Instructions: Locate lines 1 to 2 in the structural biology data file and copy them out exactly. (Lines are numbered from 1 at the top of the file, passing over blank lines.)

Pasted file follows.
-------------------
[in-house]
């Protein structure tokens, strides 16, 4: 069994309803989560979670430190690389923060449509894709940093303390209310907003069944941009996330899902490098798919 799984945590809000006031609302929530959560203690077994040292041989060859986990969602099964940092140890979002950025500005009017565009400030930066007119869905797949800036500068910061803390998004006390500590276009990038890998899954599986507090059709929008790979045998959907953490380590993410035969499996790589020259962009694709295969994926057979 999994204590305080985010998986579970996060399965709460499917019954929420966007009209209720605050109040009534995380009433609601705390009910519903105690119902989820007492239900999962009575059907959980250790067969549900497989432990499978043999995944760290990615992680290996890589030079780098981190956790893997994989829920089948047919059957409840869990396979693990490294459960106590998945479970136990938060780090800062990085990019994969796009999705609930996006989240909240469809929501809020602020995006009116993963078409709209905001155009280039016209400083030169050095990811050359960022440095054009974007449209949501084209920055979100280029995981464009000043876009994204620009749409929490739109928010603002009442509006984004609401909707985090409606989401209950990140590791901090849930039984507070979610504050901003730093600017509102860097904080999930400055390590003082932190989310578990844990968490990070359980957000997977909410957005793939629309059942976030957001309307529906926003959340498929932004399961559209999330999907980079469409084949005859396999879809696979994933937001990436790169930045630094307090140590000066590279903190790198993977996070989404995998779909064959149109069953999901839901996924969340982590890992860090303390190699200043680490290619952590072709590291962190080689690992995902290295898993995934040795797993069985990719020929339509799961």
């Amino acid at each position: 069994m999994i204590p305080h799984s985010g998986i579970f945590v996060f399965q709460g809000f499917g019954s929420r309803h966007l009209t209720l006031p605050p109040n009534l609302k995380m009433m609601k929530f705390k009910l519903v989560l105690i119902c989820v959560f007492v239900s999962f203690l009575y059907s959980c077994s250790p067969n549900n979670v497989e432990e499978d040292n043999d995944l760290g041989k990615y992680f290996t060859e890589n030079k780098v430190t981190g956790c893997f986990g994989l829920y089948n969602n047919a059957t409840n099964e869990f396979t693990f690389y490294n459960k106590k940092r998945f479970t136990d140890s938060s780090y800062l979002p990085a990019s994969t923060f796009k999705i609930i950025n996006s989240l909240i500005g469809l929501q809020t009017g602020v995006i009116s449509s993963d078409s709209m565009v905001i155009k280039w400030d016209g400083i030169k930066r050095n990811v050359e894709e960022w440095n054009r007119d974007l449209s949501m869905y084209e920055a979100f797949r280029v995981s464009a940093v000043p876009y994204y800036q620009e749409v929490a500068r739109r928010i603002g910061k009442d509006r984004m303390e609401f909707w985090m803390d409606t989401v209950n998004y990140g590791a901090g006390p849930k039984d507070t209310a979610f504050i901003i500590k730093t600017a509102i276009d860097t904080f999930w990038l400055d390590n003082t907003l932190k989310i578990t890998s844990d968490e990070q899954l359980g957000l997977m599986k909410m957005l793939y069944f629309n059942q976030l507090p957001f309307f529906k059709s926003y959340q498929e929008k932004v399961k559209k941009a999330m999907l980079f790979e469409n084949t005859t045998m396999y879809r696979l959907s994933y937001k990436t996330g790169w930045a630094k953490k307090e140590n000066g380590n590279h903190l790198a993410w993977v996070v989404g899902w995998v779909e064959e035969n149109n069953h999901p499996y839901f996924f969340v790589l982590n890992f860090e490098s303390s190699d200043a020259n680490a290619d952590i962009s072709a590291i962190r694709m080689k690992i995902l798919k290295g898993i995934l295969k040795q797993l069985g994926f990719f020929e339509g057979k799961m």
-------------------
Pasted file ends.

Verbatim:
[in-house]
């Protein structure tokens, strides 16, 4: 069994309803989560979670430190690389923060449509894709940093303390209310907003069944941009996330899902490098798919 799984945590809000006031609302929530959560203690077994040292041989060859986990969602099964940092140890979002950025500005009017565009400030930066007119869905797949800036500068910061803390998004006390500590276009990038890998899954599986507090059709929008790979045998959907953490380590993410035969499996790589020259962009694709295969994926057979 999994204590305080985010998986579970996060399965709460499917019954929420966007009209209720605050109040009534995380009433609601705390009910519903105690119902989820007492239900999962009575059907959980250790067969549900497989432990499978043999995944760290990615992680290996890589030079780098981190956790893997994989829920089948047919059957409840869990396979693990490294459960106590998945479970136990938060780090800062990085990019994969796009999705609930996006989240909240469809929501809020602020995006009116993963078409709209905001155009280039016209400083030169050095990811050359960022440095054009974007449209949501084209920055979100280029995981464009000043876009994204620009749409929490739109928010603002009442509006984004609401909707985090409606989401209950990140590791901090849930039984507070979610504050901003730093600017509102860097904080999930400055390590003082932190989310578990844990968490990070359980957000997977909410957005793939629309059942976030957001309307529906926003959340498929932004399961559209999330999907980079469409084949005859396999879809696979994933937001990436790169930045630094307090140590000066590279903190790198993977996070989404995998779909064959149109069953999901839901996924969340982590890992860090303390190699200043680490290619952590072709590291962190080689690992995902290295898993995934040795797993069985990719020929339509799961």